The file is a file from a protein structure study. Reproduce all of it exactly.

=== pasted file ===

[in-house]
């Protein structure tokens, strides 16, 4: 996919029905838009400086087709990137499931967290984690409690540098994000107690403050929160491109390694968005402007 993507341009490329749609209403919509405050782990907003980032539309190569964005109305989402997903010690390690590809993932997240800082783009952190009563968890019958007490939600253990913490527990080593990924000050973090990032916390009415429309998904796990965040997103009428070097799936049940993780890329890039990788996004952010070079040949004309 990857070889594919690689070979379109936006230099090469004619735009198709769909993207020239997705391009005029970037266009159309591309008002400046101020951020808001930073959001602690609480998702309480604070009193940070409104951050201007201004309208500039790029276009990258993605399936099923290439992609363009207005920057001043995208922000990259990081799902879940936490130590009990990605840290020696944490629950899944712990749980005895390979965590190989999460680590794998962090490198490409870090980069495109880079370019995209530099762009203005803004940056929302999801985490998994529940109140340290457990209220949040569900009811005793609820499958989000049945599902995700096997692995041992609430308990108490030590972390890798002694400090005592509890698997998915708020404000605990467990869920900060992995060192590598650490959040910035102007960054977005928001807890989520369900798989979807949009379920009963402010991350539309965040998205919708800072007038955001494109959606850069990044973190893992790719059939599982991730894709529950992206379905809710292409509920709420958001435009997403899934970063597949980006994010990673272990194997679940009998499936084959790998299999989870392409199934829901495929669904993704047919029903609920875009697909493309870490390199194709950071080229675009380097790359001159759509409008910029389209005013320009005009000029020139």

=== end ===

[in-house]
């Protein structure tokens, strides 16, 4: 996919029905838009400086087709990137499931967290984690409690540098994000107690403050929160491109390694968005402007 993507341009490329749609209403919509405050782990907003980032539309190569964005109305989402997903010690390690590809993932997240800082783009952190009563968890019958007490939600253990913490527990080593990924000050973090990032916390009415429309998904796990965040997103009428070097799936049940993780890329890039990788996004952010070079040949004309 990857070889594919690689070979379109936006230099090469004619735009198709769909993207020239997705391009005029970037266009159309591309008002400046101020951020808001930073959001602690609480998702309480604070009193940070409104951050201007201004309208500039790029276009990258993605399936099923290439992609363009207005920057001043995208922000990259990081799902879940936490130590009990990605840290020696944490629950899944712990749980005895390979965590190989999460680590794998962090490198490409870090980069495109880079370019995209530099762009203005803004940056929302999801985490998994529940109140340290457990209220949040569900009811005793609820499958989000049945599902995700096997692995041992609430308990108490030590972390890798002694400090005592509890698997998915708020404000605990467990869920900060992995060192590598650490959040910035102007960054977005928001807890989520369900798989979807949009379920009963402010991350539309965040998205919708800072007038955001494109959606850069990044973190893992790719059939599982991730894709529950992206379905809710292409509920709420958001435009997403899934970063597949980006994010990673272990194997679940009998499936084959790998299999989870392409199934829901495929669904993704047919029903609920875009697909493309870490390199194709950071080229675009380097790359001159759509409008910029389209005013320009005009000029020139």